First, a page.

FEB 09, 2021 9:00 AM PST
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Development and analytical validation of prognostic biomarkers for metastasis

Sponsored by: Visiopharm®
  • Assistant Professor, Department of Anatomy and Structural Biology, Albert Einstein College of Medicine
      Dr. David Entenberg is an Assistant Professor in the Department of Anatomy and Structural Biology at Albert Einstein College of Medicine. He received his bachelor’s degree in physics at SUNY Stony Brook. After receiving a Masters’ degree in chemical physics from Weizmann Institute of Science in Israel, Dr. Entenberg worked at Tellabs as an optical test engineer where he supported a manufacturing production line for telecommunications equipment, and then as a research engineer at Memorial Sloan-Kettering Cancer Center where he transitioned into the biological sciences by developing novel instrumentation and engineering based assays for biological research. He obtained his Ph.D. in cell biology from the University of Kent where the title of his thesis was “Enabling research into the tumor microenvironment: Novel Photonic Assays for Cancer Research”. He brought his imaging expertise to Albert Einstein College of Medicine, where he’s been since 2006 and now serves as the Director of Technology Development for Einstein’s Gruss Lipper Biophotonics Center and its associated Integrated Imaging Program. Dr. Entenberg leads the development of novel and innovative imaging techniques that provide high-resolution visualization of the tumor microenvironment. He has collaborated closely with Dr. John Condeelis in the development of intravital imaging windows in which they were able to visualize the different stages of cancer progression and the interactions between tumor cells and macrophages in the tumor microenvironment, and with Drs. Maja Oktay and Joseph Sparano on the development and validation of clinical biomarkers for metastasis. Dr. Entenberg’s work has been published in such high impact journals as Nature Methods and Nature Cell Biology. In addition, his work has made the cover of Nature Cell Biology, Intravital, and Science Translational Medicine.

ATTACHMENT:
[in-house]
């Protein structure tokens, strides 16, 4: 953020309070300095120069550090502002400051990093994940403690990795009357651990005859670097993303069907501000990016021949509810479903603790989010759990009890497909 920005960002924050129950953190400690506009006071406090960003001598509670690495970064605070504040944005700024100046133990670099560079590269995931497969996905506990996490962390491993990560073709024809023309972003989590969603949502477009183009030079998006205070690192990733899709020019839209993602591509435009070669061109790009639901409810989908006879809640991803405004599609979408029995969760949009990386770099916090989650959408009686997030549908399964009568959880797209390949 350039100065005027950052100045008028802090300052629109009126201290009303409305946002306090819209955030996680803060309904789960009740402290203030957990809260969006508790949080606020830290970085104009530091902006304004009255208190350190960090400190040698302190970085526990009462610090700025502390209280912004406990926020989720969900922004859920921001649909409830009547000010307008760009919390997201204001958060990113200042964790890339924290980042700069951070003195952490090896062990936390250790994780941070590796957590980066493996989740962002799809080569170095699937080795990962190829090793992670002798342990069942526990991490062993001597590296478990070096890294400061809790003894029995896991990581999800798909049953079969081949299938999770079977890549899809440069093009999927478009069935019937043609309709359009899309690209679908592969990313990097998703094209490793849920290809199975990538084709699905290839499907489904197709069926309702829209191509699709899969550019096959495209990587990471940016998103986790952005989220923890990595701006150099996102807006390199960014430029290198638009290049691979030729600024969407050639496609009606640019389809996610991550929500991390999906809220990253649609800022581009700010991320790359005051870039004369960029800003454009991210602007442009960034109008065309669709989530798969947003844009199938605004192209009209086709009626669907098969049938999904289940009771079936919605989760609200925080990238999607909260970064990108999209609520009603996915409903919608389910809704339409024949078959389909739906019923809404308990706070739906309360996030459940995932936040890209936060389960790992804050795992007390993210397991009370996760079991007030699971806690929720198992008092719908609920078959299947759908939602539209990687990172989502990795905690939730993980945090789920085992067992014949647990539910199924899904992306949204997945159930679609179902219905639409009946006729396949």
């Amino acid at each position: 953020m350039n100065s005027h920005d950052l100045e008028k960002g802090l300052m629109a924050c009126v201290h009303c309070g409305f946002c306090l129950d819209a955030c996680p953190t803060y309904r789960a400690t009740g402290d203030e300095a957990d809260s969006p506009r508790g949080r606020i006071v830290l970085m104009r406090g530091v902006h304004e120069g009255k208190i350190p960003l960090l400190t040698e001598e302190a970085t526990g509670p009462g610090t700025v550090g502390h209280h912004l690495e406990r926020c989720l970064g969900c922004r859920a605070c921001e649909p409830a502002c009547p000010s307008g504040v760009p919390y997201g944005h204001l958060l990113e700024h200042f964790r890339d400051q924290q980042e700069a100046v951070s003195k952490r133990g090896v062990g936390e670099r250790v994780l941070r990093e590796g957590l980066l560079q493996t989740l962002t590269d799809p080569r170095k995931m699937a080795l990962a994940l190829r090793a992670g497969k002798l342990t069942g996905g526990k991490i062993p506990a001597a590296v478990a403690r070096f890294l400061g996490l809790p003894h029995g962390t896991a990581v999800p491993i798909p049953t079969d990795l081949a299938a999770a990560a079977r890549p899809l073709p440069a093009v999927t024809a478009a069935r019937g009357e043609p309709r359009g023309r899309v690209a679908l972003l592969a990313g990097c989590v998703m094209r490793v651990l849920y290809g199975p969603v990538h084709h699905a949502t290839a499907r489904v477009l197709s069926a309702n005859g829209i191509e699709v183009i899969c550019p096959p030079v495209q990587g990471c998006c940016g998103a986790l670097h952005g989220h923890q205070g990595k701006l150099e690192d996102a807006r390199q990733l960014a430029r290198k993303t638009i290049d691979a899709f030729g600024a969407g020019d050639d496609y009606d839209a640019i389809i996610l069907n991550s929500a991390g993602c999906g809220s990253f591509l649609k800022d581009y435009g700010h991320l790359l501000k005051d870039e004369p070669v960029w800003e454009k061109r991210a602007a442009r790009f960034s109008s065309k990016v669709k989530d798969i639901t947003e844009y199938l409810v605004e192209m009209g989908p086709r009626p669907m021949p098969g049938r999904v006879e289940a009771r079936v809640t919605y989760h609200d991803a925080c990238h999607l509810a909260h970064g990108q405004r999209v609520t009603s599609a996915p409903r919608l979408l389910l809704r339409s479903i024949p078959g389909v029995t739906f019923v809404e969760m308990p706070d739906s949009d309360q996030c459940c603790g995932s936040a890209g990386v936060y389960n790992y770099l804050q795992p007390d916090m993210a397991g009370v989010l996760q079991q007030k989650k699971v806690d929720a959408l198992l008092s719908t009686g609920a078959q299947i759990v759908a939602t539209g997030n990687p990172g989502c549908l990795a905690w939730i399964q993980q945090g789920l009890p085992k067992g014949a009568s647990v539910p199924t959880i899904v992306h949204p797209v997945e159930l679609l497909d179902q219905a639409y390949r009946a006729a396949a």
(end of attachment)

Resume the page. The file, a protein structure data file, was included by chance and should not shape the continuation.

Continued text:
Date:  February 9, 2020
    Time: 9:00am (PST),  12:00pm (EST)
    90% of breast cancer mortality is caused by distant metastasis, a process that involves both dissemination of cancer cells to distant sites as well as their proliferation after arrival. However, prognostic assays currently used in the clinic are based on proliferation and do not measure tumor cell dissemination potential. Based on intravital imaging of tumor cell dissemination in live animals, we previously reported two biomarkers for the development of distant metastasis: TMEM Score and MenaCalc. TMEM Score is based upon the density of Tumor Microenvironment of Metastasis (TMEM) doorways, portals for cancer cell intravasation and dissemination formed by the confluence of a Mena overexpressing tumor cell, a pro-angiogenic macrophage, and an endothelial cell. MenaCalc is a pattern of expression of the actin-regulatory protein Mena which leads tumor cells to undergo epithelial-to-mesenchymal transition (EMT) and become highly motile. Using digital pathology, we analytically validated an automated analysis of TMEM doorways that reduced pathologist time by an order of magnitude and enabled the rapid clinical validation of TMEM Score. While TMEM score has been validated for prognosticating metastatic outcome in HR+/HER2- patients, statistical significance was not observed in patients with triple negative or HER2+ breast cancers. Furthermore, MenaCalc has been shown to be prognostic in some cohorts of patients with triple negative disease but the prognostic value of MenaCalc in HR+ disease is still unclear. Since TMEM doorways and MenaCalc are mechanistically linked (but independent) biomarkers, we investigated if a combined TMEM-MenaCalc biomarker can improve the prognostication ability of either biomarker alone. Again, using digital pathology, we evaluated several different methods of combining TMEM and MenaCalc scores to create a multiparameter quantitative analysis with dramatically improved prognostic ability for distant metastasis in breast cancer patients.
    Learning Objectives
    • Discuss the process of tumor cell dissemination from breast tumors.
    • Summarize how live imaging studies are able to discover mechanisms of metastasis which can then be turned into prognostic biomarkers for metastasis.
    • Outline how digital whole slide scanning and digital pathology can be used to automate as well as analytically and clinically validate prognostic biomarkers.
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